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A Brief History of Shakespeare’s Globe Theatre in London

What is Shakespeare’s Globe?


Shakespeare’s Globe is a late 20th-century reconstruction of the 16th-century Globe Theatre that stood nearby and held the plays of William Shakespeare and competing dramatists.



Shakespeare’s Globe


Shakespeare’s Globe History


Walking west along the south bank of the River Thames from Southwark Bridge, there’s a building that stands out: curved white walls with oak frames topped with thatched roofing. This stunning piece of reconstruction, completed in 1997, is 230 metres away from the original site and is a tantalising window into William Shakespeare’s early modern world. The circular building, whose stage thrusts into an open-air courtyard, is a (reasonably) faithful copy of the original Globe Theatre completed in 1599. Because of the playwright’s stratospheric reputation, the original Globe is one of the most famous and significant theatres in the world, but it led a brief and rambunctious existence.


Today, theatre has a well-respected status and the works of Shakespeare have been lauded by innumerable critics and actors over centuries for accessing the timeless themes of human nature. Elizabethan theatre, however, could be a rowdy affair. Due to the perceived nuisance they incited, and the risk of plague, theatres were banned from the City of London (the ‘Square Mile’ just north of the river) in 1575. Nevertheless, one in eight Londoners regularly attended performances of Shakespeare as well as Christopher Marlowe, John Webster and other competing writers. Outside the city limits, theatres also competed with other forms of entertainment, such as cock-fighting and bear-baiting, and the many attractions and spectacles of the itinerant fairgrounds.



Shakespeare’s Globe wall


Theatres were places not only for watching plays, but also for gambling, drinking and eating; from your spot standing or sitting you could choose between apples, oranges, nuts, gingerbread and ale. Accordingly, playwrights had to work hard for the audience’s attention. If they succeeded, the audience hissed and hollered, clapped and booed their approval or displeasure for the heroes and villains. To stand in the yard amongst the ‘groundlings’ only cost one penny, the price of a loaf of bread – theatre truly was for the people. If you wanted to avoid the ubiquitous pickpocketing and stench of garlic and beer, you could pay several pennies more for a covered seat and cushion. The Venetian ambassador enjoyed Shakespeare’s Pericles in 1607 from the most expensive seats.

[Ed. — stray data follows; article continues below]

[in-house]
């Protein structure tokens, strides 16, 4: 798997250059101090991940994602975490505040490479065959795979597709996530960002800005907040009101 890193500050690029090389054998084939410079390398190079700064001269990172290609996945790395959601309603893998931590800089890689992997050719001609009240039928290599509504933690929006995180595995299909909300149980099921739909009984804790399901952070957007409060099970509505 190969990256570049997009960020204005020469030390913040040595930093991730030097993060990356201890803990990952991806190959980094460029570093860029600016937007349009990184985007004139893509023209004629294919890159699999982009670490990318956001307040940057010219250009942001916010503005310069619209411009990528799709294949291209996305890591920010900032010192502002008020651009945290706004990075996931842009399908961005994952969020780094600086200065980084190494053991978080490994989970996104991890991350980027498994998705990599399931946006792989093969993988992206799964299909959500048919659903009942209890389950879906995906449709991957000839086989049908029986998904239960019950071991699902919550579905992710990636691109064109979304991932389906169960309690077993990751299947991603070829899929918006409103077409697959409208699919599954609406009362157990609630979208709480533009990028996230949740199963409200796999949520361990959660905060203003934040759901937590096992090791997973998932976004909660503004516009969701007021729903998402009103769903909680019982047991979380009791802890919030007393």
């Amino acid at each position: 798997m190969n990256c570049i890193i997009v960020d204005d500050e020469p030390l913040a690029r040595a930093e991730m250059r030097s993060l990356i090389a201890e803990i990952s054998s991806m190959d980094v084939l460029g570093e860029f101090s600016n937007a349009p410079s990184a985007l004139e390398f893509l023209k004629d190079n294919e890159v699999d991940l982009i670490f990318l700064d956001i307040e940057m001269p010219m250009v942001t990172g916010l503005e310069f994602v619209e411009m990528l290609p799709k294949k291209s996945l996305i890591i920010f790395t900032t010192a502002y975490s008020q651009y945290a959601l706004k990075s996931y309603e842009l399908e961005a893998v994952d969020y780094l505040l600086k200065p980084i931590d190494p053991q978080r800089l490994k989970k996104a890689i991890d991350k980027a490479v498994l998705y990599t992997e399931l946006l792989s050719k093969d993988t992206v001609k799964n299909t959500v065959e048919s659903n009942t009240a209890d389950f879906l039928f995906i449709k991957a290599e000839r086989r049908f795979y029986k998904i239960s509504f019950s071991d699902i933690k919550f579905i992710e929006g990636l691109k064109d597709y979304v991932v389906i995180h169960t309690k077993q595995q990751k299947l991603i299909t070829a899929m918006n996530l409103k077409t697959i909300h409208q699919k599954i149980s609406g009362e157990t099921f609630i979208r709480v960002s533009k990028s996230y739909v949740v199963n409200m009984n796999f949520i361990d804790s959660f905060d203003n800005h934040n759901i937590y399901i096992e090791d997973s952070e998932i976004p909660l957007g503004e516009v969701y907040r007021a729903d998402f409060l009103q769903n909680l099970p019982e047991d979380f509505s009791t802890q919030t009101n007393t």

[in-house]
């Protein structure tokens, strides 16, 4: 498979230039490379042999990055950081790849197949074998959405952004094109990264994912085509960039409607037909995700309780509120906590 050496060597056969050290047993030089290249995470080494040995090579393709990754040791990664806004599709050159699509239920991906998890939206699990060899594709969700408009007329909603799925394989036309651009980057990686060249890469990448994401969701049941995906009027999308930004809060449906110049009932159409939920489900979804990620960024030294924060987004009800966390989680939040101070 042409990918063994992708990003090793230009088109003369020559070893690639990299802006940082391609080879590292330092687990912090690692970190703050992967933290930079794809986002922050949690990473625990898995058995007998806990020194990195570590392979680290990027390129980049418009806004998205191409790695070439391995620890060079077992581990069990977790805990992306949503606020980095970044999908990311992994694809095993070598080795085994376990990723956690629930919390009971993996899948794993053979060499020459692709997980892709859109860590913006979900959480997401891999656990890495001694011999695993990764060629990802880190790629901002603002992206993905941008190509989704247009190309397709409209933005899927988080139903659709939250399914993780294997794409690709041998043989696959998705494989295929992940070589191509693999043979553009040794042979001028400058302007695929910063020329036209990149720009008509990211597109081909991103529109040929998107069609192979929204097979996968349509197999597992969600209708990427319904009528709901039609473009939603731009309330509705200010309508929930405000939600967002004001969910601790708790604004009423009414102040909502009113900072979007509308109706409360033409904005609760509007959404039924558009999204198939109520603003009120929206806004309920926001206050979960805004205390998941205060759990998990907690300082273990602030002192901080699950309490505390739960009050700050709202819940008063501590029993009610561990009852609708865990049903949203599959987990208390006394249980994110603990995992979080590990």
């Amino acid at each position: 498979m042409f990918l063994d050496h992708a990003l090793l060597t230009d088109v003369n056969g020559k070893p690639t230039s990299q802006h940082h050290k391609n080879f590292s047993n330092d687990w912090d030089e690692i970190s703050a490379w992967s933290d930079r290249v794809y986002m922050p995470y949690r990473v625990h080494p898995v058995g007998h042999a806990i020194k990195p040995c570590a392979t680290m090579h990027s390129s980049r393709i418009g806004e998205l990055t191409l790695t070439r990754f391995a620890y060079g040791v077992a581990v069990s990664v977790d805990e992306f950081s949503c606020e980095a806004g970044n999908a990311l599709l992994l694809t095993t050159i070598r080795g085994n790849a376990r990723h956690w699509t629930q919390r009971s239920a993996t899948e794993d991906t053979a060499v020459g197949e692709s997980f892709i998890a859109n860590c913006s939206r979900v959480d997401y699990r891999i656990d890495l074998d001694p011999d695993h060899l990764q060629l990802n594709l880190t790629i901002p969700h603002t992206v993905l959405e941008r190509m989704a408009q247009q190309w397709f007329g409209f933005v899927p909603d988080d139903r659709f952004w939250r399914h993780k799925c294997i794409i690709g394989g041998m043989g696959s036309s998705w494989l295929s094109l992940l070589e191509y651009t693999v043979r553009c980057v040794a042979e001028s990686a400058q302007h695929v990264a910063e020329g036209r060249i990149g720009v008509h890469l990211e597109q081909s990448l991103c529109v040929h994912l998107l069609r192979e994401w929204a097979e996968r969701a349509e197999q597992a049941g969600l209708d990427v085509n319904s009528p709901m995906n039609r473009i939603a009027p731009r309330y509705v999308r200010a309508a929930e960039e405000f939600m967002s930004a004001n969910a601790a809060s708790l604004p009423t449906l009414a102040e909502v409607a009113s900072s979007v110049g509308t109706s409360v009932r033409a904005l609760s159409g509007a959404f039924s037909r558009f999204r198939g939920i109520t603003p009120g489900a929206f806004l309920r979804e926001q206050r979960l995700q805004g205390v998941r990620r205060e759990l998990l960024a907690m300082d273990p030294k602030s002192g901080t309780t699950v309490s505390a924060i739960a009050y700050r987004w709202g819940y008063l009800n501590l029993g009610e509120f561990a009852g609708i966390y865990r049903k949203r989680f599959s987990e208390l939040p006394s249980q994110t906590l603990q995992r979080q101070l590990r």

Theatres were raucous and interactive spaces, and audiences required steadily more from them. Special effects to enhance performances were used in ingenious ways, from throwing resin powder into flames for lightning, to setting off firecrackers attached to wires to fabricate lightning bolts. In June 1613, a small cannon was fired during a battle scene; an hour later, the entire theatre had burned to the ground. The Globe was quickly rebuilt, with a tiled roof as a precaution, but this could not stop its ultimate demise at the hands of the Puritans.


While some had critiqued the theatre for the boy players who cross-dressed (women were not allowed on the stage), the Puritans vociferously argued that they were dens of vice: places which distracted from work; presented a false view of the world; and ultimately encouraged pleasure and sexual deviancy. When, in the first years of the British Civil War, the Parliamentarians and their Puritan regime gained control of London in 1642, theatres were ordered to close due to their ‘lascivious Mirth and Levity’. The Globe was pulled down two years later. Only after the monarchy was restored in 1660 were theatres allowed to reopen, and a new era of Restoration theatricality began.


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